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Discussion Starter · #1 ·
Anyone build a bike with the Motobecane Phantom Cross frame? I'm not talking about a complete bike but your own build using their frame. $389 shipped with a fork isn't too bad a price.

I've got most of a Campy group in the parts bin and was thinking about building one up. Any thoughts?



cross posted on bikeforums.
 

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Discussion Starter · #3 ·
OnTheRivet said:
Personally, I'd go with the Performance frame (3.6lbs) 225.00 with fork and headset. And use the extra dough to get a good carbon steerer fork like the one listed.

Frame

Fork
Does a CF steerer really save that much weight? I'd rather have a stronger steerer tube, especially in an area as highly stressed as the fork.
 

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How much stress does a steerer really have on it? Those Moto's build up pretty heavy for what they are if I understand correctly (check out the Fuji frame and bike weights). The Performance frames are supposedly Redlines. The issue I've encountered with the Scattante, is in smaller sizes, the compact front triangle is too small to shoulder. At least that is what I have found with the 48. So the Moto could be worth it if you need the smallest size.
 

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I have the Scattante, and the stock fork weights about 650g, IIRC. That's close to a 1/2 pound heavier than the Origin8 fork that was linked to.

CF in a steerer should be as strong or stronger than Al. Assuming proper manufacture and installation, its main vulnerability is to crash damage, from which a fork steerer is insulated by the frame's head tube and the stem/spacers. The normal stresses that apply to a steerer should not pose a challenge to CF.
 

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Discussion Starter · #9 ·
PeanutButterBreath said:
CF in a steerer should be as strong or stronger than Al. Assuming proper manufacture and installation, its main vulnerability is to crash damage, from which a fork steerer is insulated by the frame's head tube and the stem/spacers. The normal stresses that apply to a steerer should not pose a challenge to CF.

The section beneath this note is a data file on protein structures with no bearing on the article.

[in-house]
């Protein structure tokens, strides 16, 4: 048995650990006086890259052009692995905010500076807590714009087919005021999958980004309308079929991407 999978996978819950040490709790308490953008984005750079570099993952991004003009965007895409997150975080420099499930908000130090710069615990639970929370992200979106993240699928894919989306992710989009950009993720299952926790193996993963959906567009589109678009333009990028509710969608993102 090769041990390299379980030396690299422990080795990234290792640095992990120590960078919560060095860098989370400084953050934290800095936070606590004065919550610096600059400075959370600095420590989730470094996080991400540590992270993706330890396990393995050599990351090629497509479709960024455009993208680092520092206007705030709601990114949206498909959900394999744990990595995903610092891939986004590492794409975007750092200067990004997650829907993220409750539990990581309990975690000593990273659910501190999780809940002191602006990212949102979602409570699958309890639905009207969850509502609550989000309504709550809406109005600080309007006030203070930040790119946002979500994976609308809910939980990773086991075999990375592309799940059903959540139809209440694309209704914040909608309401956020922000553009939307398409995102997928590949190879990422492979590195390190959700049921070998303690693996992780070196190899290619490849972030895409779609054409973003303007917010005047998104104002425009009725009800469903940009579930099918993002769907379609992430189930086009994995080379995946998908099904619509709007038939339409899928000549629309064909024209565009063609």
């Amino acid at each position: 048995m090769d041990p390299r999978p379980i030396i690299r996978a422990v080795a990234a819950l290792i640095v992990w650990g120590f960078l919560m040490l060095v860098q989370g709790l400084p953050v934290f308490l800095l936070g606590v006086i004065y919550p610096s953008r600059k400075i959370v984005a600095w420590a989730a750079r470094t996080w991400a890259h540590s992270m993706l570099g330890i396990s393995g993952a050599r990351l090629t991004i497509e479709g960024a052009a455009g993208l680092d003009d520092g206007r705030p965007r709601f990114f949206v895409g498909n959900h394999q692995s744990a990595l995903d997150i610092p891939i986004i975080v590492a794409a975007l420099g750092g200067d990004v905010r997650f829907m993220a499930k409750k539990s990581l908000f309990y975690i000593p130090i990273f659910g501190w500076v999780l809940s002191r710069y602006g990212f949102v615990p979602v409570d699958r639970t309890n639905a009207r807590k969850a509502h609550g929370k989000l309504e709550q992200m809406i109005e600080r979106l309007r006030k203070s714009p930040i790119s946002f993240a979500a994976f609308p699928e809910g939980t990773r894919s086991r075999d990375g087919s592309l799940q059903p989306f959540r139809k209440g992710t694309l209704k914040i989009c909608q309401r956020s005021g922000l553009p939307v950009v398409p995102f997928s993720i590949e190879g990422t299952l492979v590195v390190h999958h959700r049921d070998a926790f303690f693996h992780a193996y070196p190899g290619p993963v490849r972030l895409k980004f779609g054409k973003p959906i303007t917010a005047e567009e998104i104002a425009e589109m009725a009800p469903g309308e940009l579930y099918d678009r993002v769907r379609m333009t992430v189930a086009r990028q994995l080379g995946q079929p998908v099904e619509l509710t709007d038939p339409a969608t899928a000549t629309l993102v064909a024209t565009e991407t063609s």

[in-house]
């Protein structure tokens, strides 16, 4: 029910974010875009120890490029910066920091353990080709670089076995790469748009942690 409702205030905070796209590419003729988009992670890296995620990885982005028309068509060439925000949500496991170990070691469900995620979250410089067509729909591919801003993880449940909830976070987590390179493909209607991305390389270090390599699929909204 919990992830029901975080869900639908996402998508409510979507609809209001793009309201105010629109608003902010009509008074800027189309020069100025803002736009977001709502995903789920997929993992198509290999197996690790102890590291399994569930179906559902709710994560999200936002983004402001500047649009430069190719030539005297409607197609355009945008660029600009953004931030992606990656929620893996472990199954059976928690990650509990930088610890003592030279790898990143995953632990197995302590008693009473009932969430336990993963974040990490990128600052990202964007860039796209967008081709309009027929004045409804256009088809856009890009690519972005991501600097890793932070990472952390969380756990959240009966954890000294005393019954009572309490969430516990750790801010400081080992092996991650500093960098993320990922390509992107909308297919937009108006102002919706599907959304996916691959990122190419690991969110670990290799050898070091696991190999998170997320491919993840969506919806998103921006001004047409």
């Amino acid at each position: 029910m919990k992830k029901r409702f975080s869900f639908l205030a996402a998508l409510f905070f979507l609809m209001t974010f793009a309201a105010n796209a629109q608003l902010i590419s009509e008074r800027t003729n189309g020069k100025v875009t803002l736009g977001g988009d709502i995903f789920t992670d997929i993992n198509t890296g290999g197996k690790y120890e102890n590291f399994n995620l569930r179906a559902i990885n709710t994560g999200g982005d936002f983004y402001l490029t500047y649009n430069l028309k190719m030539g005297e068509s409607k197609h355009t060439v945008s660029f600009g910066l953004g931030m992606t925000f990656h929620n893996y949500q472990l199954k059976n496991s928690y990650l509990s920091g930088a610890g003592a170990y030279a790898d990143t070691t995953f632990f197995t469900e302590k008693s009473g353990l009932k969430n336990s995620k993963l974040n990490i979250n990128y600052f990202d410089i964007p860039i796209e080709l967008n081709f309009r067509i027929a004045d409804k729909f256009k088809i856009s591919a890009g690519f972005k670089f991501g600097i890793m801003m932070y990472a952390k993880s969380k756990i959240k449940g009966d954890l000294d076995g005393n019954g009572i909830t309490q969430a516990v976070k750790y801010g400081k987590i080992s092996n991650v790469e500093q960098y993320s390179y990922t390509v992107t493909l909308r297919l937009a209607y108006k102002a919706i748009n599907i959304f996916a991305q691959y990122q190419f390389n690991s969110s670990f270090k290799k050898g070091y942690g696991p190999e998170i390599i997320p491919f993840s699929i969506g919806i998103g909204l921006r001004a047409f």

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Discussion Starter · #11 ·
krisdrum said:
You have no idea what the circumstances are behind those crash images. Everything breaks eventually, especially when an immovable object is involved.

Just saying.
 

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cs1 said:
Just saying.
Sorry, my analytical nature doesn't compute. Saying what? That carbon steerer tubes break? Of course they do. I'm sure if you look, you can find some sheared alloy steerer tube pictures too. Are carbon tubes more prone to break than alloy? Maybe. But I don't see any data to support that. I know one thing, they seem to take a nice chunk of weight off the front end of my bike and make it easier to portage. Until mine snaps off and leaves my family cursing cloth and epoxy, I think I'll keep using mine.
 

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OnTheRivet said:
Hincapies steerer was aluminum. The used a star nut to install the headset, when they tightened the top cap the star nut spun scoring the inside of the headtube, presto "look ma, no hands"
My point, exactly. Al steerers can break too, even when installed by pros.

Can a star nut be installed without scoring the steerer? If it is loose enough to spin when the headset is pre-loaded, how can it be allowing pre-load to be applied? Weird.
 

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Discussion Starter · #16 ·

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Discussion Starter · #19 ·
PeanutButterBreath said:
So buy steel fork -- its only an extra pound and a half or so. You'll be faster if you aren't paranoid about your fork breaking.
Good point.
 
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